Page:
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The day after it blew 60 knots the ice came and trapped us.

Ice, leopard seals and high winds threatened our shore lines.

A peaceful midnight view from our anchorage.


I hope you were able to download Justin's report on our trip across the Drake Passage and our first few days in the Antarctic. He did a great job in putting together a slide show with narration that we will not attempt to match. This picks up after we left him at King George Island.

January 12, 2006

Antarctic Peninsula 65 00 S 63 30 W

We have just turned back. We are heading north in the Lemaire Channel at 65 degrees south. The sky is low and the ice is getting pretty thick-all brash ice but lots of it and going through it is constant stress. The big bergs are easy to deal with but the small stuff can ruin the propeller and make anchoring a nightmare. When we reached the channel it was 100% ice. We pushed into it for a few boat lengths but decided not to risk it and are now heading back to Port Lockroy.

The wildlife, glaciers, mountains and icecap is amazing. We weave between floating ice the size of cars and houses. We feel that we are in a forbidden place.

After Justin flew off, Oleg, the manager of the Russian Bellingshausen Base, invited us back for New Years Eve. We arrived to find the Stars and Stripes flying beside the Russian flag. After much dancing, vodka and a two AM firing of flares we made our way back to Onora with a promise to come to the 'traditional Russian Barbecue' the next day. This included beef eaten off the skewers, swimming between ice chunks (we declined) and vodka. It was wonderful to be included.

Two days later we left King George Island and backtracked to Deception Island where we repaired sails. After a brief rest we headed south across the Bransfield Strait to the Antarctic Peninsula. The sun appeared but brought fog with it. Fortuantely our radar warned us of the big stuff. We throttled down and were able to push through the small bits. Finding a secure anchorage was impossible until we found the wreck of an old whaling ship in the snug sheltered bay on Enterprise Island.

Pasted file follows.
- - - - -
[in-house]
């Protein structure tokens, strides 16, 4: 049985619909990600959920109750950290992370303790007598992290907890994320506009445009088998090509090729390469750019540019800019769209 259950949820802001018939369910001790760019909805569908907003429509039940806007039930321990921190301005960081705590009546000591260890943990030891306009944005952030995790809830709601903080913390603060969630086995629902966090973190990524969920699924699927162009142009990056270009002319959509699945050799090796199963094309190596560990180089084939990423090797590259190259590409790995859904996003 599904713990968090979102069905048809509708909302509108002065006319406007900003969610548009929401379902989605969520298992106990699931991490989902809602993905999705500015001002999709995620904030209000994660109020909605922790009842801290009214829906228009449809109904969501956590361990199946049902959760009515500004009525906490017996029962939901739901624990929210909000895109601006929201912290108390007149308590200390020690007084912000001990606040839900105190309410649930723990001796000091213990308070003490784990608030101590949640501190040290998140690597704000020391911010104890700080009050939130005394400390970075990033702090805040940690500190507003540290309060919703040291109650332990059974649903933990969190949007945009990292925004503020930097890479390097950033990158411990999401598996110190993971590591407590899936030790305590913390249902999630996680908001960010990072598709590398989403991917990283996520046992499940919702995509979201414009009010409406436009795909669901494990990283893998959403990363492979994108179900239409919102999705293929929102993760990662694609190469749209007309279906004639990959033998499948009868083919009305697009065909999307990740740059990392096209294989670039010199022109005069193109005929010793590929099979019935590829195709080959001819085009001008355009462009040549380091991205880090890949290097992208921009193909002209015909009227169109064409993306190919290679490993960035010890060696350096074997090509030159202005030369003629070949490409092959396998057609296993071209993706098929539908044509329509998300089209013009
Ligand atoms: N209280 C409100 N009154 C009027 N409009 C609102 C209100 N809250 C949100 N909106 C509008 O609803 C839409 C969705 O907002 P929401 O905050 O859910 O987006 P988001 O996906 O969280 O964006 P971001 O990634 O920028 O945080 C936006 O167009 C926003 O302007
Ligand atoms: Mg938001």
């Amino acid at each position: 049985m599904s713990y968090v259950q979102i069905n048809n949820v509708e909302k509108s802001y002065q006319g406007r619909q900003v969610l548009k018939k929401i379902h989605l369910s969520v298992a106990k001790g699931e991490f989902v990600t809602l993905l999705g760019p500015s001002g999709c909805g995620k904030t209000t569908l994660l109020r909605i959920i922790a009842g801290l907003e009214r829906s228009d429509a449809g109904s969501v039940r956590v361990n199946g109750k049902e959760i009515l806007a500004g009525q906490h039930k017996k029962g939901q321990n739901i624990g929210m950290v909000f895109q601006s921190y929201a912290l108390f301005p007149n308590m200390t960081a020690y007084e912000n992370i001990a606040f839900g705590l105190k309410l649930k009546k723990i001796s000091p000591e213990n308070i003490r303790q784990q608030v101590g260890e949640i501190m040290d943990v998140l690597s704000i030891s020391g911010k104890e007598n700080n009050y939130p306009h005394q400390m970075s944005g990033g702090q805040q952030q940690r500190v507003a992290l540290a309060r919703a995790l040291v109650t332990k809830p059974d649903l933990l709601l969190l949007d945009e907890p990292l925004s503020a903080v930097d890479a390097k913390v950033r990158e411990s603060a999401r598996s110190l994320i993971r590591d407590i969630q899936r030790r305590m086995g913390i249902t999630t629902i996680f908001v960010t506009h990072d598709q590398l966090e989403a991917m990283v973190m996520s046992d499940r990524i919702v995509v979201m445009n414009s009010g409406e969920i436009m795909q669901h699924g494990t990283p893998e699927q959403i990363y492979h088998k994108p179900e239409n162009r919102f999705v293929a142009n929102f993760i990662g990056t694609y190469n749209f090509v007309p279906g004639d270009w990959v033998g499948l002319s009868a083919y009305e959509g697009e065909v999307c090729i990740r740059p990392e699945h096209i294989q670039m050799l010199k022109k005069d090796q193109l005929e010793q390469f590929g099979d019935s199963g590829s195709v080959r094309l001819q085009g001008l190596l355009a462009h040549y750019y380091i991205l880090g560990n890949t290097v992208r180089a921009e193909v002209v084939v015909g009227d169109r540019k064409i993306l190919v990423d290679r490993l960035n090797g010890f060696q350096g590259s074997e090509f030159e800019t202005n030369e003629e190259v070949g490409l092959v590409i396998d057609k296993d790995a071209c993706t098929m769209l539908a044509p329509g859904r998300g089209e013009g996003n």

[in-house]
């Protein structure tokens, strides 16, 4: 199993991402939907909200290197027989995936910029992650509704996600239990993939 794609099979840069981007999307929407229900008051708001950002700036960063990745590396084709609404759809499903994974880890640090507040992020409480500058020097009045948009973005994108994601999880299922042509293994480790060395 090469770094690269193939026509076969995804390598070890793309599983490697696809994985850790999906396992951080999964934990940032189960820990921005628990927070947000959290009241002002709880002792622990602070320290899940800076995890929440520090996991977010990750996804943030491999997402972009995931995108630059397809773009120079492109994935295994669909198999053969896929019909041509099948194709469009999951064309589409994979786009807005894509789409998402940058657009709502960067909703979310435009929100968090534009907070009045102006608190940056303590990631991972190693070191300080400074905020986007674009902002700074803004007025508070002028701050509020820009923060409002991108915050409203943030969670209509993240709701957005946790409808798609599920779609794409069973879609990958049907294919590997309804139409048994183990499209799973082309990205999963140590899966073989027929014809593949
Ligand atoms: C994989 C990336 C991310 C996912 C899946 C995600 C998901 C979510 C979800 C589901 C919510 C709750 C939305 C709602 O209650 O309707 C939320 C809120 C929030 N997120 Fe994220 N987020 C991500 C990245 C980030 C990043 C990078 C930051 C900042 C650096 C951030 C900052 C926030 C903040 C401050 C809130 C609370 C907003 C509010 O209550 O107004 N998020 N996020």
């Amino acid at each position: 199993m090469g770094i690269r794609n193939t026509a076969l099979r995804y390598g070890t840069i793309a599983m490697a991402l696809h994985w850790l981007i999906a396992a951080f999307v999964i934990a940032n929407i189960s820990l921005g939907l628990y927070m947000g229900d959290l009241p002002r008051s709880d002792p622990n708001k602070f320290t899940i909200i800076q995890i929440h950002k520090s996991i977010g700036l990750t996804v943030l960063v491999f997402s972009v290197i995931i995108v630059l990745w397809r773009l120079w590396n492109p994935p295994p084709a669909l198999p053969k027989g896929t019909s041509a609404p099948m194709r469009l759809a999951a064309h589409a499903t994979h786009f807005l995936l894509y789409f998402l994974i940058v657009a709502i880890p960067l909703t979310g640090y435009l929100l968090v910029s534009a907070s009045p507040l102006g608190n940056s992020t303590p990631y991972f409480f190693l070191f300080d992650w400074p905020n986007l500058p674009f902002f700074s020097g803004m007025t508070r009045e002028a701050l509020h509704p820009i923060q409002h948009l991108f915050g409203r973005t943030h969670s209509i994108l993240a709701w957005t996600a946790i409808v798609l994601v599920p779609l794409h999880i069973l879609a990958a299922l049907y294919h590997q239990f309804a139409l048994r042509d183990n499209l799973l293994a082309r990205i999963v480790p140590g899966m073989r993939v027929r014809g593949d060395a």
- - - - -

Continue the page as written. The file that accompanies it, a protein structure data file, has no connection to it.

We were blessed with a week of settled weather with just us and the vast mountainous snowcapped land. We rode our inflatable among the whales in Bancroft Bay. Antarctic terns dove at us. The sun came out and warmed us.

We began our third week by moving past the ice choked Piccard Bay and into Waterboat Point of Paradise Bay where we tied up in front of a Chilean base. They invited us to their barbecue. Compared to the Russians it was tame. No Vodka. No swimming. We ate inside.

Here we entered the land of cruise ships and bases. Now, not a day is unbroken by one or the other. This is a surprise. After the solitude of the Chilean channels and our first two weeks here we expected this harsh land to feel more isolated. Instead we find that the waters are busy with huge ships and zodiacs filled with red jacketed tourists. Every good anchorage is occupied by a base.

Where there is no base the anchorage is marginal. It is always beautiful but when the wind shifts the ice comes in and we must move.